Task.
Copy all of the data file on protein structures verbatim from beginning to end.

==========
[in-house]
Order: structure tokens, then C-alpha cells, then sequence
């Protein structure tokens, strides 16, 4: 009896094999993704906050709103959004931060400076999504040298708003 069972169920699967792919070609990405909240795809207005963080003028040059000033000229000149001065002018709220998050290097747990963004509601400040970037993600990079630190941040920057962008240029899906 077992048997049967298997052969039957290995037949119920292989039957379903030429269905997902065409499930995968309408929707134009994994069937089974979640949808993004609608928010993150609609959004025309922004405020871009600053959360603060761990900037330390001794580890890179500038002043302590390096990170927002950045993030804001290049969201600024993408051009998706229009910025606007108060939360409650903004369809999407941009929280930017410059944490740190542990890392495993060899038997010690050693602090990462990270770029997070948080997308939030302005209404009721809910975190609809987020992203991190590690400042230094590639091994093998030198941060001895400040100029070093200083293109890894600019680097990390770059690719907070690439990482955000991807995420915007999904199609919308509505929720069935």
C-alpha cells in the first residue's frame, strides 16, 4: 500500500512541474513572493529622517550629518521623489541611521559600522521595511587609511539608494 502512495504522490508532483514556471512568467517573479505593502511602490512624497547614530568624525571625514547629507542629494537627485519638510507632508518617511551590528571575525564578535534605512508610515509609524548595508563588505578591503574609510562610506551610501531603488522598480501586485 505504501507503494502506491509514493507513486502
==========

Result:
[in-house]
Order: structure tokens, then C-alpha cells, then sequence
């Protein structure tokens, strides 16, 4: 009896094999993704906050709103959004931060400076999504040298708003 069972169920699967792919070609990405909240795809207005963080003028040059000033000229000149001065002018709220998050290097747990963004509601400040970037993600990079630190941040920057962008240029899906 077992048997049967298997052969039957290995037949119920292989039957379903030429269905997902065409499930995968309408929707134009994994069937089974979640949808993004609608928010993150609609959004025309922004405020871009600053959360603060761990900037330390001794580890890179500038002043302590390096990170927002950045993030804001290049969201600024993408051009998706229009910025606007108060939360409650903004369809999407941009929280930017410059944490740190542990890392495993060899038997010690050693602090990462990270770029997070948080997308939030302005209404009721809910975190609809987020992203991190590690400042230094590639091994093998030198941060001895400040100029070093200083293109890894600019680097990390770059690719907070690439990482955000991807995420915007999904199609919308509505929720069935």
C-alpha cells in the first residue's frame, strides 16, 4: 500500500512541474513572493529622517550629518521623489541611521559600522521595511587609511539608494 502512495504522490508532483514556471512568467517573479505593502511602490512624497547614530568624525571625514547629507542629494537627485519638510507632508518617511551590528571575525564578535534605512508610515509609524548595508563588505578591503574609510562610506551610501531603488522598480501586485 505504501507503494502506491509514493507513486502